TWS600 has support for CVSD, mSBC, SBC, and AAC codecs. It’s a shame that there aren’t any higher quality codecs available but the lower bitrates is likely partly what enables the earphones’ alleged above-average communication distance.
Hifiman is making a song and dance about the range of the Bluetooth signal, claiming the TWS600 can stay connected up to 150m from the source. In fact, they seem to be talking more about signal strength than they are about the actual audio quality. There might be a good reason for that but we’ll get to it later.
150m stable connection is pretty impressive but less so if you’re out in an open field. In reality, most people won’t be in wide-open spaces where they feel safe to leave their phone at that kind of distance. But still, it means that the signal strength should be fantastic right?
In my testing I found the TWS600 connection to be about as stable as countless other Bluetooth devices I’ve tried. I’m able to walk to the far side of my kitchen with the source (my Android phone) on my desk in the living room and a thick wall in between. However, if I turn my back to the source, the signal starts cutting out.
As per Hifiman’s recommendation, I burned in the TWS600 for around 30 hours before I did any serious listening. Digital sources used for testing include my Android smartphone, the Shanling M5s and FiiO M6.
The Hifiman TWS600 has an unusual sound signature that is light on bass and has a major emphasis on the upper midrange. There is a good amount of detail and clarity is good but the tonal balance sounds unnatural to my ears and ultimately unpleasant. The sound can be improved with some drastic EQ applied but for the sake of testing, I listened with the default tuning.
TWS600’s bass is fast and textured. However, the quantity of bass is quite light and there is significant sub-bass roll-off. This means that even with bass-heavy hip-hop or electronic music there’s not really any bass rumble.
The mid-bass isn’t quite as recessed but it is also very light in the mix. It struggles to gain any foothold under the influence of the upper midrange. The quality of the bass is good but the TWS600’s tonal imbalance means you simply won’t hear much of it.
The mids is where the TWS600 puts itself forward and that is putting it lightly. TWS600’s entire presentation falls under the shadow of a massive upper midrange peak at around 1.8kHz. Midrange notes are fairly lean and resolving but sound distant and lack substance.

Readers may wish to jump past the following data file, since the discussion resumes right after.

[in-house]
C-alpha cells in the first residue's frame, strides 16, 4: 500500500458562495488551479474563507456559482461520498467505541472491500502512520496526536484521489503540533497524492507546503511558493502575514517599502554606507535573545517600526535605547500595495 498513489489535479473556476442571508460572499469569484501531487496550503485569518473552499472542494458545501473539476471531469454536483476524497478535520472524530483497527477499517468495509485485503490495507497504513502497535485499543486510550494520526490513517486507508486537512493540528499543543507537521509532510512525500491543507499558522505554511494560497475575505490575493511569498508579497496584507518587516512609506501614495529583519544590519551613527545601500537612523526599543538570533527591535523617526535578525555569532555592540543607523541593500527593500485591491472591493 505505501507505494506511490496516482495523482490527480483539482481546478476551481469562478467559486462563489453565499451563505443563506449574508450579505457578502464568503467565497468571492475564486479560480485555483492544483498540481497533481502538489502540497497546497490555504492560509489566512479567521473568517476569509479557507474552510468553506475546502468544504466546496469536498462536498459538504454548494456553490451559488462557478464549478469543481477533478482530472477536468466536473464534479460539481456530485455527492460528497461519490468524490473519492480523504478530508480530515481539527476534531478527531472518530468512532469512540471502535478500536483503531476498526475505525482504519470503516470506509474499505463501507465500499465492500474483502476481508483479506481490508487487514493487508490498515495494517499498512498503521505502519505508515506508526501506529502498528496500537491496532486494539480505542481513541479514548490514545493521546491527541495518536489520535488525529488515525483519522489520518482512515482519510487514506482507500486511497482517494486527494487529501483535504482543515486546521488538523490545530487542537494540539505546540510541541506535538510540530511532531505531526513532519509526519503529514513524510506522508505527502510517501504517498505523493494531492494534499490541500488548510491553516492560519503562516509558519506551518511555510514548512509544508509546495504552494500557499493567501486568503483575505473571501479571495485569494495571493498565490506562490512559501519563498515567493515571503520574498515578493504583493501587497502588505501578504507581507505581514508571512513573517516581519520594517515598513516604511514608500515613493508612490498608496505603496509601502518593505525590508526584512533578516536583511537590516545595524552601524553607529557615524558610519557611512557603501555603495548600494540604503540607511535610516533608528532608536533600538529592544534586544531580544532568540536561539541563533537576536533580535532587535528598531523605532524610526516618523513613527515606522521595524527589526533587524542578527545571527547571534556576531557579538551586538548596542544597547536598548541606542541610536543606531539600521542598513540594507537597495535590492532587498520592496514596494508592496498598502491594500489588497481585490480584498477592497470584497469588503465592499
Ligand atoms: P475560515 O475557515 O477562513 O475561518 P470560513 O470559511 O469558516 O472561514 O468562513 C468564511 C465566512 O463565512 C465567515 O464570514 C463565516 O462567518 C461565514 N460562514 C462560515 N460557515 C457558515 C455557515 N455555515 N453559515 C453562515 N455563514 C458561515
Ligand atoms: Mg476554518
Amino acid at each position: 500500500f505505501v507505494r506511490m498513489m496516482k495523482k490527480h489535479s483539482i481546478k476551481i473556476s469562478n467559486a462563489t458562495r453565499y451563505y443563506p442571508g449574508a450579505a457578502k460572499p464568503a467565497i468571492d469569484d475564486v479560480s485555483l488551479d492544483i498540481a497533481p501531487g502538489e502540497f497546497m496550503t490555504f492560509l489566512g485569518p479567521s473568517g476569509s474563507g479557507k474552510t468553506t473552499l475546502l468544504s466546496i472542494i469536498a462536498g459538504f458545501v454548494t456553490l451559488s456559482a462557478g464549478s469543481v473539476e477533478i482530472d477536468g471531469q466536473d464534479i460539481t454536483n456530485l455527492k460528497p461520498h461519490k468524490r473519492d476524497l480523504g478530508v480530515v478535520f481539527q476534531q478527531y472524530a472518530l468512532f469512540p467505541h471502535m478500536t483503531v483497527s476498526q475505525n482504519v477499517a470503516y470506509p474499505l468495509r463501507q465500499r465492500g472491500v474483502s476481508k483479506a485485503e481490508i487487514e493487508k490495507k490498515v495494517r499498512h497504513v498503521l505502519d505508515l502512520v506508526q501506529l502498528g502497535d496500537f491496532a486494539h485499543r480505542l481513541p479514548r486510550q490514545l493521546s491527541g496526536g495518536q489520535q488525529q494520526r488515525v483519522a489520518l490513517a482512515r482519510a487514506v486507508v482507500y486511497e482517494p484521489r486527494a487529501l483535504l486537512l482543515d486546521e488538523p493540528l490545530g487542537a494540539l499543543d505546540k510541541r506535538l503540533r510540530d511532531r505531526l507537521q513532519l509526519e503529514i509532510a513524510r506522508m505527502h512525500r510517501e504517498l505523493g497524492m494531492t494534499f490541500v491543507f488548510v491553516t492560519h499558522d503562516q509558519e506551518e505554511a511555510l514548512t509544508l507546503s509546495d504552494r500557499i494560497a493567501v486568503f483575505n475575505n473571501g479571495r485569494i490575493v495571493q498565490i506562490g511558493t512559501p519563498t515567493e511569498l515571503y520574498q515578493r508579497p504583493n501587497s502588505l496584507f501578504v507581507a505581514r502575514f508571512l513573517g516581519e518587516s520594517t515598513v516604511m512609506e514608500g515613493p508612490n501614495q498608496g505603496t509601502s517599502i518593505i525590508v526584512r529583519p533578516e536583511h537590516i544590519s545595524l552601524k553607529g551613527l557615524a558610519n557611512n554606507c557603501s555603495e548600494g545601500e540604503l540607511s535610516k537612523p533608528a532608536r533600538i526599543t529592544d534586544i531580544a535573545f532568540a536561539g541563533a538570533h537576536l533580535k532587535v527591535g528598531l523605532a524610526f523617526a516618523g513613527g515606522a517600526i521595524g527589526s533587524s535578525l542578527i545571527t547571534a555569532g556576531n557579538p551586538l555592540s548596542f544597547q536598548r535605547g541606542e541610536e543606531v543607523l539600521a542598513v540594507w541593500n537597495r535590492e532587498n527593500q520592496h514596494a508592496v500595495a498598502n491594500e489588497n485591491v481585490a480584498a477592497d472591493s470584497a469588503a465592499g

Male vocals are somewhat thin while female vocals are pushed well forward. They have good articulation and clarity but lack density and body. Additionally, they tend to come off as harsh and fatiguing at anything above low volume, especially female vocals.
Treble is very laid back and positioned far behind the upper midrange peak. There’s a fairly large dip between 5kHz-10kHz so there is no sibilance or treble stridency. It’s not an aggressive treble but it’s not all that detailed either as vocals and upper midrange instruments will wash out the finer treble details.
Soundstage dimensions are small to average and have more depth than width. Vocals are positioned toward the front of the stage and close to the listener. Imaging is moderate and instrument separation is below average as vocals tend to dominate the soundscape.
The Hifiman TWS600 is an unusual release. In terms of its physical aspects, comfort and functionality it is a solid product. However, it has a really bizarre tuning that is harsh, fatiguing and frankly unpleasant. I could see this being suitable for audiobooks and podcasts due to the clarity and forwardness of its vocal presentation but it falls way short when it comes to music unless you’re willing to do some drastic manipulation with EQ.
It also lacks support for hi-res Bluetooth codecs like aptX. I have much respect for Hifiman as a company (I love the Sundara) but there’s no way that I would recommend the TWS600 to anyone, especially when there are so many more affordable alternatives out there.